Hot stuffEaster recipes: Cakes, Peeps-everything & more A guide to NYC's remaining independent bookstores
Liam Armstrong, subway victim, laid to rest
The priest who presided over Liam Armstrong's funeral Mass Monday urged mourners, who came to say farewell to the Nesconset teen fatally struck last week by a Manhattan subway train, to talk about their grief.
"In your pain you will not find life if you seek it in drugs or alcohol. You'll find despair and disappointment," Msgr. James M. McNamara of the Parish of the Holy Cross told the mourners.
More than 600 men, women and children gathered in Nesconset for the funeral Mass, including some of Armstrong's friends from Smithtown High School East, where he was a senior.
Some wept. Others embraced as the priest spoke.
"I am keenly aware of the presence of so many young people here today," McNamara said. "I know you are hurting. I know your enthusiasm for life has been struck down by this tragedy."
The priest encouraged them to talk to him and others about their loss.
Armstrong and two friends -- Dakota Walsh and Ryan Van Duyne -- were on their way to Greenwich Village last Tuesday night to celebrate his 18th birthday, but the trio had mistakenly boarded a northbound train near Central Park. At the West 79th Street and Broadway station, one friend crossed four tracks to the downtown platform on foot, and Armstrong was following when he was struck and killed by the northbound No. 2 express train. The third friend stayed behind.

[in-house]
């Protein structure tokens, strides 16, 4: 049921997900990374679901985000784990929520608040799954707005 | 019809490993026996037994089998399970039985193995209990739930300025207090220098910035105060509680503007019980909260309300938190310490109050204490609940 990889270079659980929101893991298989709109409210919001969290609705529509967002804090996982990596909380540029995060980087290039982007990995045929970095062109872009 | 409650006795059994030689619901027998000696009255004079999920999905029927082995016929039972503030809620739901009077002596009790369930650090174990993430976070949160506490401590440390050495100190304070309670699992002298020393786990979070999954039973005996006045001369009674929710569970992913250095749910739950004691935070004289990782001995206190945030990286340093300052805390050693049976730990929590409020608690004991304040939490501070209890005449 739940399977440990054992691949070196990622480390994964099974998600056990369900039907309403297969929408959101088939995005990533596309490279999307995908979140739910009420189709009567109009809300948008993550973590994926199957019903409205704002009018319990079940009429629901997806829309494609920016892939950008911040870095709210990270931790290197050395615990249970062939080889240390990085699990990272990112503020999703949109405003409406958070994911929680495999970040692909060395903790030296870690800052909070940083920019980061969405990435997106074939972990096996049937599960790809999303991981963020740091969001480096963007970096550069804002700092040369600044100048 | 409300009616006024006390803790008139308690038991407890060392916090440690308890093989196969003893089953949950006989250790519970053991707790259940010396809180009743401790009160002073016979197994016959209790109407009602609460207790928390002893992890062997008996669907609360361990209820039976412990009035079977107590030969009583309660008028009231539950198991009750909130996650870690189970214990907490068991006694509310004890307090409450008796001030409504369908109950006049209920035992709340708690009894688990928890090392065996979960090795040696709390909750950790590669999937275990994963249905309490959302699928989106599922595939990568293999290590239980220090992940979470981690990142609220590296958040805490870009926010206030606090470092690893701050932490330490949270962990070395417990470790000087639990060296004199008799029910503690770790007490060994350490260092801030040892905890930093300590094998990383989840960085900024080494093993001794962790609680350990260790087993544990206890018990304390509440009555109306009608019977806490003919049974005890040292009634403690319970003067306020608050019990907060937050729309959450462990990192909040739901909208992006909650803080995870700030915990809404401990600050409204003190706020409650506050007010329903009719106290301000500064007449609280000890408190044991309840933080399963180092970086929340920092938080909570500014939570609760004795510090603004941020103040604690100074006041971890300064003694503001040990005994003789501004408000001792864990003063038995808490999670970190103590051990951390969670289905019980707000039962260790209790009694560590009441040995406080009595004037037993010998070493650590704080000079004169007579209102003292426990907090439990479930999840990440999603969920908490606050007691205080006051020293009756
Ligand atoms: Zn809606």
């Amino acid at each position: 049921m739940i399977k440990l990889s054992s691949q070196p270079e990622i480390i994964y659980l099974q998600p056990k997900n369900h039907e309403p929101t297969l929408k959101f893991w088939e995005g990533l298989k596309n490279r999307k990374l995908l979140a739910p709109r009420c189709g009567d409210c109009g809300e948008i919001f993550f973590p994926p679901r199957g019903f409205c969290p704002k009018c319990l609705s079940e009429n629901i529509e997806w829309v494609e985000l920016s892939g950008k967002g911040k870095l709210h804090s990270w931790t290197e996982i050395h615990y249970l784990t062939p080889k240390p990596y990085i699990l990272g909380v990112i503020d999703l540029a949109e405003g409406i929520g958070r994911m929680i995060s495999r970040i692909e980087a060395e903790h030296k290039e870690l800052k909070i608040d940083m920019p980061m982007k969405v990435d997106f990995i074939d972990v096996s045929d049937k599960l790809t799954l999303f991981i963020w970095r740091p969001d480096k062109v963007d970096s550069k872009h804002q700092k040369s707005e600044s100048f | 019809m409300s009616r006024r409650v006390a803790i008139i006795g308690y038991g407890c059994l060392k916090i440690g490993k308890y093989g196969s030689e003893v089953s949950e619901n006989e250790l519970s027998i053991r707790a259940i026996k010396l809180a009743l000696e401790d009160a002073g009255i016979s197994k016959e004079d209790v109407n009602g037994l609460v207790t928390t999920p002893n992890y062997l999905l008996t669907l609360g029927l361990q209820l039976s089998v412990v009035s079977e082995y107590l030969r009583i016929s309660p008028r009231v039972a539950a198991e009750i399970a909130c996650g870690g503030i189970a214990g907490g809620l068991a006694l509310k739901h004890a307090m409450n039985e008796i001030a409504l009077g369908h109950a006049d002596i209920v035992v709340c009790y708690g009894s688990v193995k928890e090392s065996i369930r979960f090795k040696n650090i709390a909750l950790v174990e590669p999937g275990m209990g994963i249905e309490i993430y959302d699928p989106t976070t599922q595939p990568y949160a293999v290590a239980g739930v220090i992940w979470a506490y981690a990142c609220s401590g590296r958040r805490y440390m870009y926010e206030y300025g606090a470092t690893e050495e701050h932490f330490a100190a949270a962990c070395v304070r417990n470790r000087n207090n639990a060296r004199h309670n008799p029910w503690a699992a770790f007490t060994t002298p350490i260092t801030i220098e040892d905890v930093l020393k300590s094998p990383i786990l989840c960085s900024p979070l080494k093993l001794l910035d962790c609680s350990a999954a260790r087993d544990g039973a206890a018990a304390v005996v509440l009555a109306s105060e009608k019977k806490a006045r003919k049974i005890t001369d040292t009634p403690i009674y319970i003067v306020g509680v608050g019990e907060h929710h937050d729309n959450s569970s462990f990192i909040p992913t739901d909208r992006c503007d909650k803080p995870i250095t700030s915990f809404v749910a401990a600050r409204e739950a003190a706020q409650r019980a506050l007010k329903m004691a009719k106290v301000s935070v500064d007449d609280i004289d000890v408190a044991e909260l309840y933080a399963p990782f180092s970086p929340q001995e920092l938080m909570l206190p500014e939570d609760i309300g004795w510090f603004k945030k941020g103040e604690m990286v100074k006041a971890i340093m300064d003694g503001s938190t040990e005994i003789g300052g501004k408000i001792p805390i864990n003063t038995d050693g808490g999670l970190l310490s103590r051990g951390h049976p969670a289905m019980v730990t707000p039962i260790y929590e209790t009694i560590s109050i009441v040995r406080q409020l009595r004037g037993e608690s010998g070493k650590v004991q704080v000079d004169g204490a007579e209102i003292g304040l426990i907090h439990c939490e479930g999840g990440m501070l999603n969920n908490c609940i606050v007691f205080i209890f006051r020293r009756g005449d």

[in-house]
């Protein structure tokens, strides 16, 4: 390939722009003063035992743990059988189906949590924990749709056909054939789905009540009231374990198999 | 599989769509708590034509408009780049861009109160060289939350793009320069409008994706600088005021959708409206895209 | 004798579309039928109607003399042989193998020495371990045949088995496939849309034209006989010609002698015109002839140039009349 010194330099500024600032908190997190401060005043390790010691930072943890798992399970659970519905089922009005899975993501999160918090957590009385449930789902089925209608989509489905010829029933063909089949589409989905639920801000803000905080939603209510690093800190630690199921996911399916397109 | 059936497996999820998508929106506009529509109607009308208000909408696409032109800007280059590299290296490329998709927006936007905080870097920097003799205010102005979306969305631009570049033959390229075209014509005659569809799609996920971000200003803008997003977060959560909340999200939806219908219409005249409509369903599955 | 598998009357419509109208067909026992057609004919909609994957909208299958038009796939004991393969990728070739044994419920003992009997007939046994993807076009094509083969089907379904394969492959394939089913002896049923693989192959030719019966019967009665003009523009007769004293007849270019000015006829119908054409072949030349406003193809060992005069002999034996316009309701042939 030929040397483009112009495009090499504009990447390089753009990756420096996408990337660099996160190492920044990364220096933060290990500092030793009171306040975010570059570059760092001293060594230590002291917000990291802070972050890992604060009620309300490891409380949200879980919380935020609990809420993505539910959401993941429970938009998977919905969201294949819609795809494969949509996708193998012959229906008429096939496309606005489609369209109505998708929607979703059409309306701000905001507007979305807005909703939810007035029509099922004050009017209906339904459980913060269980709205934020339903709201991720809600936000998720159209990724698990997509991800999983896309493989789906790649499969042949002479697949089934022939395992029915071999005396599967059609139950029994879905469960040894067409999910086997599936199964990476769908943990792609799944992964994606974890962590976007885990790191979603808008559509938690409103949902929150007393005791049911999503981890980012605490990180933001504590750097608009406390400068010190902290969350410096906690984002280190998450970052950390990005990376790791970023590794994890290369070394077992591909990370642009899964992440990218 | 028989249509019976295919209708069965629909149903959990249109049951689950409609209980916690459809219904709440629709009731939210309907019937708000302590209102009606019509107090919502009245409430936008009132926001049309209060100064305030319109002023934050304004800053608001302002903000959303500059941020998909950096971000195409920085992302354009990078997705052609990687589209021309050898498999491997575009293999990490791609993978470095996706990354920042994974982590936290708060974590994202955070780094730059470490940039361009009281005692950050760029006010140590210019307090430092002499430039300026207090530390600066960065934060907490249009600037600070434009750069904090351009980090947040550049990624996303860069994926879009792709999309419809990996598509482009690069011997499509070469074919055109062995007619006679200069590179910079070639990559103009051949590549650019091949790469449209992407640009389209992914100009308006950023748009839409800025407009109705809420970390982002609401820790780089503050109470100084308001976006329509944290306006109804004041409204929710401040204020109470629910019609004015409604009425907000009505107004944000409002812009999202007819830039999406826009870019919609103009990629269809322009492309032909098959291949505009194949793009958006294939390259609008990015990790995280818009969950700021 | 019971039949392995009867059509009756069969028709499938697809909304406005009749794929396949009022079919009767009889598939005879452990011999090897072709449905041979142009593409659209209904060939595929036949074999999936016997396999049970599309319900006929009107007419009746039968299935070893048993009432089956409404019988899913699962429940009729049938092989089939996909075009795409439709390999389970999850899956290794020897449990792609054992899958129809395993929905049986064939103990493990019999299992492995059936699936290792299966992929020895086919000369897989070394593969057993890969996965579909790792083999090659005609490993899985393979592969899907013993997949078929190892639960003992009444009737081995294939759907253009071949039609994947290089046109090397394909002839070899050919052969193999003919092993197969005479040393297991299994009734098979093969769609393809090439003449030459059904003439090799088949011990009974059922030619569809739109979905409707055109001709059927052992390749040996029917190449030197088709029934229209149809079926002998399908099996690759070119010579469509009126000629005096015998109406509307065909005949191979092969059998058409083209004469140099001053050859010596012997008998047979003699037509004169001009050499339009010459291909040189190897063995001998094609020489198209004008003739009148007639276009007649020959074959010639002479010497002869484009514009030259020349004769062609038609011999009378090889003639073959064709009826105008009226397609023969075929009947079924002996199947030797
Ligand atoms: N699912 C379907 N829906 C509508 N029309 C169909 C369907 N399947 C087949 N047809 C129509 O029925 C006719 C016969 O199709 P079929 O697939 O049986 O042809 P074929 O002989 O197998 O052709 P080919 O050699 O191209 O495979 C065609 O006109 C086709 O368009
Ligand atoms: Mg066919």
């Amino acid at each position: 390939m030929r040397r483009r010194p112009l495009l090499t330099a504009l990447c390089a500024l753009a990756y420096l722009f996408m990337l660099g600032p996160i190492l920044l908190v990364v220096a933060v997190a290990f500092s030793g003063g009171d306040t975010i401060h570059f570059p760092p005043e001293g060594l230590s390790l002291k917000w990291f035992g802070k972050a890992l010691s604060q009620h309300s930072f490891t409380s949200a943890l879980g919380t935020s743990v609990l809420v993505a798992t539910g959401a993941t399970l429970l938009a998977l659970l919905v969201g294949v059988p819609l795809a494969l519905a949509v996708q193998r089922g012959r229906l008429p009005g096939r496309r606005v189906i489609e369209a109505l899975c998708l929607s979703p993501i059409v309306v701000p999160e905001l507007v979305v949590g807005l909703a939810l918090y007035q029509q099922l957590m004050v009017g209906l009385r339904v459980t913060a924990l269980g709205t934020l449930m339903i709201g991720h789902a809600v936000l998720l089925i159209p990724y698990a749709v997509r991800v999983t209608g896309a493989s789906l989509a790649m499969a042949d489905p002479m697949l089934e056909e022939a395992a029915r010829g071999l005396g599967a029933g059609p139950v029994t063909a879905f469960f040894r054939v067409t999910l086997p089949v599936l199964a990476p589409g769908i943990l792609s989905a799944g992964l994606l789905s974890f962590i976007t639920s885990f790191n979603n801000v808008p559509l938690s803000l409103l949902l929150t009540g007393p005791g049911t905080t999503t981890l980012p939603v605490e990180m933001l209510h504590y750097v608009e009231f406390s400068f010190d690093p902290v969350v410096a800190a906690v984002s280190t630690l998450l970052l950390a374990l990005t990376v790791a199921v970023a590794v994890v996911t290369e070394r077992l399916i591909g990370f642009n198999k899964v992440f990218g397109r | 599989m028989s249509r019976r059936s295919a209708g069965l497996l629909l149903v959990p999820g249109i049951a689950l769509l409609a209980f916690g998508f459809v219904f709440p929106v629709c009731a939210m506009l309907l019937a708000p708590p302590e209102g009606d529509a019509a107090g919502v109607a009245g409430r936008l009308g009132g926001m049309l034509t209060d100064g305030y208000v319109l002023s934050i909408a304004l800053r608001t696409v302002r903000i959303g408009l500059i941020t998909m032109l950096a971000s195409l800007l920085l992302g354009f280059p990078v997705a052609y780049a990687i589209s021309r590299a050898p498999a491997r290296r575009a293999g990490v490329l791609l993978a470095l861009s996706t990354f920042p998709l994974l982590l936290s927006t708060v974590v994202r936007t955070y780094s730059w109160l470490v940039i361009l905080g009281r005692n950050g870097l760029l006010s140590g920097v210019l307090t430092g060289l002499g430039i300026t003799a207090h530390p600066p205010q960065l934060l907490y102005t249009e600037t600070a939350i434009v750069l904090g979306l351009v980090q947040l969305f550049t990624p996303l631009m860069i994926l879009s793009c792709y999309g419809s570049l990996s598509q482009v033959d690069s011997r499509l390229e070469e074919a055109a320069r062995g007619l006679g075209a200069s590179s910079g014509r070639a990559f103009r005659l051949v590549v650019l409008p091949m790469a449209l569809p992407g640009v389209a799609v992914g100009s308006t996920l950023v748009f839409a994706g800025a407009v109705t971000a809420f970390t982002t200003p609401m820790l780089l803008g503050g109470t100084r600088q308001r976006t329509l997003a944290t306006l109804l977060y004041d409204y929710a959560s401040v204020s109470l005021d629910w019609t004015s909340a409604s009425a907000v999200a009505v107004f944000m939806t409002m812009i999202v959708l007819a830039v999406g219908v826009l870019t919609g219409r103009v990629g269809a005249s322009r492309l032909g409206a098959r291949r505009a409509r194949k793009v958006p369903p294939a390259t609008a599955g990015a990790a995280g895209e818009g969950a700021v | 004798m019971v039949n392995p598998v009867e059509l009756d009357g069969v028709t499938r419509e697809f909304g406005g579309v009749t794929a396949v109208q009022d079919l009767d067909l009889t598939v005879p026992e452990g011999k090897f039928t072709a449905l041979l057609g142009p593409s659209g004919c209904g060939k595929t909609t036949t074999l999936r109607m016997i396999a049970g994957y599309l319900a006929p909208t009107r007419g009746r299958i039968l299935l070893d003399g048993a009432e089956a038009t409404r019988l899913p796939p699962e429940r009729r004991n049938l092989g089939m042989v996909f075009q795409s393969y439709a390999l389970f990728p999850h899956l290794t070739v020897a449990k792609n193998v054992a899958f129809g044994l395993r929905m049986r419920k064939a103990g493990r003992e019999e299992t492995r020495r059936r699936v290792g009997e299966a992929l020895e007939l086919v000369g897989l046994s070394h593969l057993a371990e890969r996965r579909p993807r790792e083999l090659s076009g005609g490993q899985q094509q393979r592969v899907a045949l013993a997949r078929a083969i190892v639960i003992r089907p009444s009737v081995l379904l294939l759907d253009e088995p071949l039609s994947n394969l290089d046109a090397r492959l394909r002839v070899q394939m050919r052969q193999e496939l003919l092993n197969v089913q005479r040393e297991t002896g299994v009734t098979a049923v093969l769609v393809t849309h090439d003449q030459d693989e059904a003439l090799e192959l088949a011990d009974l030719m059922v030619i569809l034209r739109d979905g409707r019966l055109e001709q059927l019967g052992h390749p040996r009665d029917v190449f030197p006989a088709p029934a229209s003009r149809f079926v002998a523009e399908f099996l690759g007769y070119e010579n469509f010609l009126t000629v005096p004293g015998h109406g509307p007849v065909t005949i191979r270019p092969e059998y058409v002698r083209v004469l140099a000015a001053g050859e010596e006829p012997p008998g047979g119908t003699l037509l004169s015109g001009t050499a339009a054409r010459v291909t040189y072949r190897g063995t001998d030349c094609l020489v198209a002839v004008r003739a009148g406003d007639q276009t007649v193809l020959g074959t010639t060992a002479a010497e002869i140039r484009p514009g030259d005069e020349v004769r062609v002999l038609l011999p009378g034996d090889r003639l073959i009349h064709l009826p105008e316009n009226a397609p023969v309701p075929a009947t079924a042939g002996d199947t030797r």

Transit police found Armstrong's backpack on the tracks; inside was a broken bottle of rum. The New York City medical examiner's office ruled his death an accident.
One mourner, Susan Walsh, mother of Dakota Walsh, said Armstrong was a loyal friend who never walked away from those he cared about.
"He had the purest of heart," she said. "He loved his friends. He loved his family, and he was just a boy [who] wanted to have fun."
Chief Steven E. Skrynecki of the Nassau County Police Department, a friend and colleague of Armstrong's father, Christopher Armstrong, a detective sergeant, said he did not know the teen but was supporting the family.
"As you can imagine, this is the most horrible time in the life of the Armstrong family, and we, the police department . . . are all here to show our support to the Armstrong family in the most difficult of time."
Pallbearers carried Armstrong's casket from the church, where the funeral procession was met by the Nassau County Police Emerald Society Pipes and Drums.
Armstrong was buried at St. Charles Cemetery in East Farmingdale.